The community includes a lot of odds & ends, lonely hearts and personal favorites that I cannot bear to part with. You will see the original Chromidotilapia kingsleyae that I brought back from Gabon in 2011. There is a big Pelmatochromis beautkofferi that lost his mate to my own stupidity, and a big male Betta patoti that lost his mate to his own aggression (let’s see how he likes living with these big fish… hah!). There is a redtail shark that is the lone survivor from a tank crash when I first opened the new fish room. The pair of Pelvicachromis sacrimontis are the grand-offspring of a wild pair I owned four years ago, but the male beats the female up a lot, so I put them in here to see if they can get along in a busier tank. There is a single Bryconaethiops boulengeri tetra that is the sole survivor of a group of 6 that I bought four years ago. There are also some alestes tetras that I have had for nearly 10 years! The Sayhadria rohani barbs are personal favorites that I swear I will spawn someday. And the Pelvicachromis humilis ‘Friya’ are in there to grow up. All the smaller fish are African tetras that have been sitting in my fish room for months with nobody buying them… so I brought them home. I like them! There are Arnoldichthys spilopterus, Micralestes cf. acutidens, Micralestes occidentalis, yellow-tail Congo tetras and a few red-cap moon tetras (which I have had for years). Plus a few things I did not list… see if you can find them.
There are many factors that you need to consider when planning a new fish room, but one of the first is to decide what size tanks are needed and a lay out for the racks (at least a rough layout… the final result rarely fits exactly). The numbers and sizes of the tanks will define the racks, which in turn will guide the layout. The other systems are dependent upon that. Think of the aquariums and racks as the functional skeleton of the fish room. It is the framework around which the rest of the room will be built. Here is a video about the tank sizes I used, the racks I built for them and how they are laid out in the room to make use of space.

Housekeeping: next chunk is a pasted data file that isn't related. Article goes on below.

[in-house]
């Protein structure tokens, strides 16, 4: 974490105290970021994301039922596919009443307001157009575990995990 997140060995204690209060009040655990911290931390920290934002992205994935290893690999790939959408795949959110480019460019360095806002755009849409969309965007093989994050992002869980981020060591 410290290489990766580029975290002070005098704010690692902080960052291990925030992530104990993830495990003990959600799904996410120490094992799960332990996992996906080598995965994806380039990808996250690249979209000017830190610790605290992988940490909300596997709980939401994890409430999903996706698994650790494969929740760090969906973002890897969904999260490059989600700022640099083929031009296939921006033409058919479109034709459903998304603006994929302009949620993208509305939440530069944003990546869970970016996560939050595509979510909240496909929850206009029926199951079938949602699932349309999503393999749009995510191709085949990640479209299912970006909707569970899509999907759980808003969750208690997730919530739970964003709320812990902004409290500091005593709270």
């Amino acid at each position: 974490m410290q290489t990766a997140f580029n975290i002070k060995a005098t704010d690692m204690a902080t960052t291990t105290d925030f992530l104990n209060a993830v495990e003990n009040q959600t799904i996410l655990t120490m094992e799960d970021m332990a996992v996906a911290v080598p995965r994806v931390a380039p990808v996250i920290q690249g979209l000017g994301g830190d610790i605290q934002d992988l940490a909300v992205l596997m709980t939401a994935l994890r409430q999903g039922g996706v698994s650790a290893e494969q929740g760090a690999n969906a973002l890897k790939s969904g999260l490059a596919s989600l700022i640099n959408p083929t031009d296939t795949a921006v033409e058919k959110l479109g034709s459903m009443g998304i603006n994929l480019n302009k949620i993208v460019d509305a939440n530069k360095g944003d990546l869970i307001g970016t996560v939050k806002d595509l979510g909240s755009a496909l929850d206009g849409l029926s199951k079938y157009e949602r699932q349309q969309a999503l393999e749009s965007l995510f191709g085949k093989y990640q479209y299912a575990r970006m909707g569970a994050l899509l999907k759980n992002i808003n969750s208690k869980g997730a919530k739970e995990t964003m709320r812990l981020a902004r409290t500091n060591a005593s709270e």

Here we go… it has not been a secret that I had to tear down my old fish room and build a new one, but I have not been posting much specifically about the new space. This is the first video in the New Fish Room series. Enjoy…
We have covered the basics of shipping fish, now let’s take a look as some of the specific types of fish and some special considerations for shipping them. First up, armoured catfish of the Genera Corydoras, Brochis and other similar species. Catfish are probably some of the more difficult fish to ship because of their frequent puncturing of the bag and the toxic skin excretions. These challenges can be overcome with a few tricks in packing, which I share in the video (in two parts). Enjoy…
I know that many readers are anxious to see the new fish room. Well, it is still being built, and there will be no full tour until it is done. But the last of the racks in the main fish room went up today, and they will get tanks on them this week. The first rack went up in the photo/video room today also (yes… there will be an aquarium room dedicated to tanks for taking pictures and video… I am spoiling myself). Once those areas are complete I will get my office and the display tanks set up. Then… or sometime shortly after then… I will do a full video tour. I will also start putting out short videos of how the fish room systems are set up. Gotta love simple automation. This video sneak peek shows the plant holding tanks. I got these up when a chance to do a Singapore plant order popped up. Only a few times a year, so I had to jump on it. Enjoy…